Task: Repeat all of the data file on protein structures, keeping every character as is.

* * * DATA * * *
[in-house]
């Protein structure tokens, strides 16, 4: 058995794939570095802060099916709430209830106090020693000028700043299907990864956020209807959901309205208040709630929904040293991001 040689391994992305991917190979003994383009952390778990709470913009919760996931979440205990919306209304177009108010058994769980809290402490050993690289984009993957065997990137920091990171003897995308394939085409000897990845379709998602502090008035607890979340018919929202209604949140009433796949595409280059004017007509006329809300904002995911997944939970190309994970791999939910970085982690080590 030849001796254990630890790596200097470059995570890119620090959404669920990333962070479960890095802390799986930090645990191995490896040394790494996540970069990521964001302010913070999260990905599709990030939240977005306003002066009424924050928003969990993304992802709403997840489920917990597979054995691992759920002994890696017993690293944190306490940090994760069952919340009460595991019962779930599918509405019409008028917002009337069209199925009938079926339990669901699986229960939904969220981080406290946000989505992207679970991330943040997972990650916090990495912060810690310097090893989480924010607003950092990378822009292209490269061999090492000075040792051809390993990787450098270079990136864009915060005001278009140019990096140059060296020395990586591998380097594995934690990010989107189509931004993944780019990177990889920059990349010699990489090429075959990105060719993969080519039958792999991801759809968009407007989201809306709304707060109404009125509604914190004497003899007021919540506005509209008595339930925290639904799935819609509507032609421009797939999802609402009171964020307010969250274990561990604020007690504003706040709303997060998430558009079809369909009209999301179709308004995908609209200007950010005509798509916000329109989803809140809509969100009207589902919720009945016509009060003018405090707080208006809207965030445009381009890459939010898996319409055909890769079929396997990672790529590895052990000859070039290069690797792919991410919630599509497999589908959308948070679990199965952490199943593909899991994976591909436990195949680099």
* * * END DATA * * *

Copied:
[in-house]
């Protein structure tokens, strides 16, 4: 058995794939570095802060099916709430209830106090020693000028700043299907990864956020209807959901309205208040709630929904040293991001 040689391994992305991917190979003994383009952390778990709470913009919760996931979440205990919306209304177009108010058994769980809290402490050993690289984009993957065997990137920091990171003897995308394939085409000897990845379709998602502090008035607890979340018919929202209604949140009433796949595409280059004017007509006329809300904002995911997944939970190309994970791999939910970085982690080590 030849001796254990630890790596200097470059995570890119620090959404669920990333962070479960890095802390799986930090645990191995490896040394790494996540970069990521964001302010913070999260990905599709990030939240977005306003002066009424924050928003969990993304992802709403997840489920917990597979054995691992759920002994890696017993690293944190306490940090994760069952919340009460595991019962779930599918509405019409008028917002009337069209199925009938079926339990669901699986229960939904969220981080406290946000989505992207679970991330943040997972990650916090990495912060810690310097090893989480924010607003950092990378822009292209490269061999090492000075040792051809390993990787450098270079990136864009915060005001278009140019990096140059060296020395990586591998380097594995934690990010989107189509931004993944780019990177990889920059990349010699990489090429075959990105060719993969080519039958792999991801759809968009407007989201809306709304707060109404009125509604914190004497003899007021919540506005509209008595339930925290639904799935819609509507032609421009797939999802609402009171964020307010969250274990561990604020007690504003706040709303997060998430558009079809369909009209999301179709308004995908609209200007950010005509798509916000329109989803809140809509969100009207589902919720009945016509009060003018405090707080208006809207965030445009381009890459939010898996319409055909890769079929396997990672790529590895052990000859070039290069690797792919991410919630599509497999589908959308948070679990199965952490199943593909899991994976591909436990195949680099």